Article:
Ke Huy Qan in “Everything Everywhere All at Once”

People of a certain age probably remember actor Ke Huy Quan for his roles in two of the most iconic ‘80s films: as Short Round in Indiana Jones and the Temple of Doom and Data in The Goonies. But in the years that followed his debut, Quan’s thespian ambitions were sidelined by Hollywood’s whiteness.

Leveraging his martial arts expertise and film degree from the University of Southern California, he turned his attention to working behind the scenes as everything from stunt coordinator and fight choreographer to producer.

This spring, Quan makes a triumphant return to the screen opposite Michelle Yeoh in Everything Everywhere All at Once.

Without revealing too much of the multiverse-set story, Quan and Yeoh play married couple Waymond and Evelyn Wang, childhood sweethearts whose spark has faltered and whose struggling laundromat business is under audit. Written and directed by Daniel Kwan and Daniel Scheinert, the film is kooky, poignant and full of surprises.

At a post-screening Q&A at this year’s SXSW festival, Quan described feeling nervous for playing not just one character but three versions of him. In order to prepare for the part, his first major role in nearly 20 years, Quan hired acting, dialog, voice and body movement coaches to help him find ways to distinguish normal Waymond from Alpha Waymond and CEO Waymond.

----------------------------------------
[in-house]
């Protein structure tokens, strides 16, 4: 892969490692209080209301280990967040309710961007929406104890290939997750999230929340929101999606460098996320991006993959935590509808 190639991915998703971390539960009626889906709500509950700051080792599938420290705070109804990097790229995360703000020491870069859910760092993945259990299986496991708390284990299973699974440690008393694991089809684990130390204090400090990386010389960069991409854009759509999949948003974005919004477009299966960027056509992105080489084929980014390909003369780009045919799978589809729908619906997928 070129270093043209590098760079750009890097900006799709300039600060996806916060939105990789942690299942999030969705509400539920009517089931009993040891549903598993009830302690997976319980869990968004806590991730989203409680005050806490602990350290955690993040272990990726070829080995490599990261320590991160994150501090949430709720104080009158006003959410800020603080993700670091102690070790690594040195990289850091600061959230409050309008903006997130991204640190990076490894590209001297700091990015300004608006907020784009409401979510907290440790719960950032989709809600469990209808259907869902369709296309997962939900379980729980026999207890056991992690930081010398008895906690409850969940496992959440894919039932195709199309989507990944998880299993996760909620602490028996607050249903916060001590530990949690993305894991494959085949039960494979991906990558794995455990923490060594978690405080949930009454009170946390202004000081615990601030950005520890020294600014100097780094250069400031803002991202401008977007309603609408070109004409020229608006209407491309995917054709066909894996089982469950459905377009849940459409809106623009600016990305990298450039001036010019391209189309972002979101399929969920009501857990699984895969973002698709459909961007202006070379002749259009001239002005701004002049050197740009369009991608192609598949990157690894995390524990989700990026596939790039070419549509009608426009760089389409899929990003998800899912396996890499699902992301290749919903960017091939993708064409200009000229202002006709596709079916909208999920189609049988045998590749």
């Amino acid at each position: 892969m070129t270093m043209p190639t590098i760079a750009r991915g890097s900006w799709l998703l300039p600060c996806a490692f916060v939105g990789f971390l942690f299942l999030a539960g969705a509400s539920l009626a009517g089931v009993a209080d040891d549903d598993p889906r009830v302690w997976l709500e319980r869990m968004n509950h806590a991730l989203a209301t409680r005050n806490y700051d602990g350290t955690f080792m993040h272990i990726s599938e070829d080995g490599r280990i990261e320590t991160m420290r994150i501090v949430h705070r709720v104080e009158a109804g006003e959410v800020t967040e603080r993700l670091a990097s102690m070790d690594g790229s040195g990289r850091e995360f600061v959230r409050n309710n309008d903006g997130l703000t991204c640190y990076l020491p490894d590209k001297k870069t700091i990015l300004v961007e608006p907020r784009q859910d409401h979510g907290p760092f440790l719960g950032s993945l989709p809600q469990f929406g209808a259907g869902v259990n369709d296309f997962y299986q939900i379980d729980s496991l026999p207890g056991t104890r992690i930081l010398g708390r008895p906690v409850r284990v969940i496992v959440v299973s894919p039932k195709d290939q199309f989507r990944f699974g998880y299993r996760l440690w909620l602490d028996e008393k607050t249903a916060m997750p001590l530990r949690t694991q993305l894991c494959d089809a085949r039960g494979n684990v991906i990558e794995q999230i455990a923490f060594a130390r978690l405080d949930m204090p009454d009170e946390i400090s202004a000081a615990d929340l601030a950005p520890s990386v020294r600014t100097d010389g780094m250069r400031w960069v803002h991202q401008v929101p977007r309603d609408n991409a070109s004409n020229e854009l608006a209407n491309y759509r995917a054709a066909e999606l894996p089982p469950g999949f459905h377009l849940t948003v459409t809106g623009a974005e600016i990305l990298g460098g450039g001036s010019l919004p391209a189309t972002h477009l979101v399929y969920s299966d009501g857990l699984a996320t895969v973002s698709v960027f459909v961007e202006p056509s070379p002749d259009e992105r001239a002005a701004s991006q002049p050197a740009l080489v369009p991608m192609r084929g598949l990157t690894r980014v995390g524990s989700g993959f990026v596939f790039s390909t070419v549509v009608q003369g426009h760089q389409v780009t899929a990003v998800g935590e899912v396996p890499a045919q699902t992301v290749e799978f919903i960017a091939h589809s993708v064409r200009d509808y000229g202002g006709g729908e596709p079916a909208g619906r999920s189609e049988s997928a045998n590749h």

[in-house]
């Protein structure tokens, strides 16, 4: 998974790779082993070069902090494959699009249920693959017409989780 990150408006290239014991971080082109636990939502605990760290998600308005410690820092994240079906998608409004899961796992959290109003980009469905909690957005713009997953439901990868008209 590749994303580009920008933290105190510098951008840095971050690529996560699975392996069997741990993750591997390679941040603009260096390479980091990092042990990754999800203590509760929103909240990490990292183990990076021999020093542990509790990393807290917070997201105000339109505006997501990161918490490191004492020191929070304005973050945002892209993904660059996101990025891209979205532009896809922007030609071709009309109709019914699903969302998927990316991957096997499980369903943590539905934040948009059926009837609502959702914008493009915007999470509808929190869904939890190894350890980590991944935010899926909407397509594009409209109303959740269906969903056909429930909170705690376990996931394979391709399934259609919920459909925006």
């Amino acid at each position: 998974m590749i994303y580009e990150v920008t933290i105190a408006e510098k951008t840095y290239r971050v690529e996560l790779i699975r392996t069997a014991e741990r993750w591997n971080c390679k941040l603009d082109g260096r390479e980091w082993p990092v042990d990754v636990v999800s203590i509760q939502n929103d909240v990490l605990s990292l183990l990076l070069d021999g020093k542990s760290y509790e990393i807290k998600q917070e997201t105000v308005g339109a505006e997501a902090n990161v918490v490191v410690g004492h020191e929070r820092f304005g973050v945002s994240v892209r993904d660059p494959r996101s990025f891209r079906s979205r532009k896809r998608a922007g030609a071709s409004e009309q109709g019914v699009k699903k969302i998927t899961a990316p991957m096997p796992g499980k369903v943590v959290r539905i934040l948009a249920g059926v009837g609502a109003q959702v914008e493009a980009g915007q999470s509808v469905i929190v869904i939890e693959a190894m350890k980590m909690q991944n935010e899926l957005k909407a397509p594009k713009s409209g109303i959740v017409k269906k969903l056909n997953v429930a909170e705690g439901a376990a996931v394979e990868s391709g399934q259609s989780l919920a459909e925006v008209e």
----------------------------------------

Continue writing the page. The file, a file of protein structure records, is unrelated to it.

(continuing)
Training was also key to the character’s physicality, as Quan’s piéce de résistance in the film is a fight sequence that has Alpha Waymond using his fanny pack to take down a team of IRS security officers. For weeks the actor practiced at home, much to his wife’s chagrin, until he could successfully brandish it like a rope dart.

Last week, he spoke to us about his unexpected comeback, why this film meant so much to him, and what he hopes the audience will see in it. Like his character in the film, Quan exudes a particular warmth and earnestness that comes across even over Zoom.

Misa Shikuma: I was lucky enough to attend the world premiere at SXSW. I laughed; I cried; I was on the edge of my seat. What was your reaction when you first got the script?

Ke Huy Quan: I cried, for a number of reasons. One was that it was just beautifully written. And this was a script that I [had] wanted to read for many, many years. When I was younger, a lot of the scripts that I read only featured Asian actors in very stereotypical or marginalized ways, and a lot of times they didn’t even have a character name! [They] were just one or two lines, and if they were lucky they’d be featured on a few pages. So to come upon this script that featured a Chinese American family was amazing. And not only that, it’s not about identity! It’s about this family that has issues that are relatable to everyone.

MS: You’ve spoken in previous interviews about your physical preparation for the role, which is a huge part of the character, but for me Waymond is the emotional center of the movie. You embody a vulnerability and a tenderness that’s rare to see in Asian men – both on-screen and in real life. How did you approach the non-physical aspects of the character?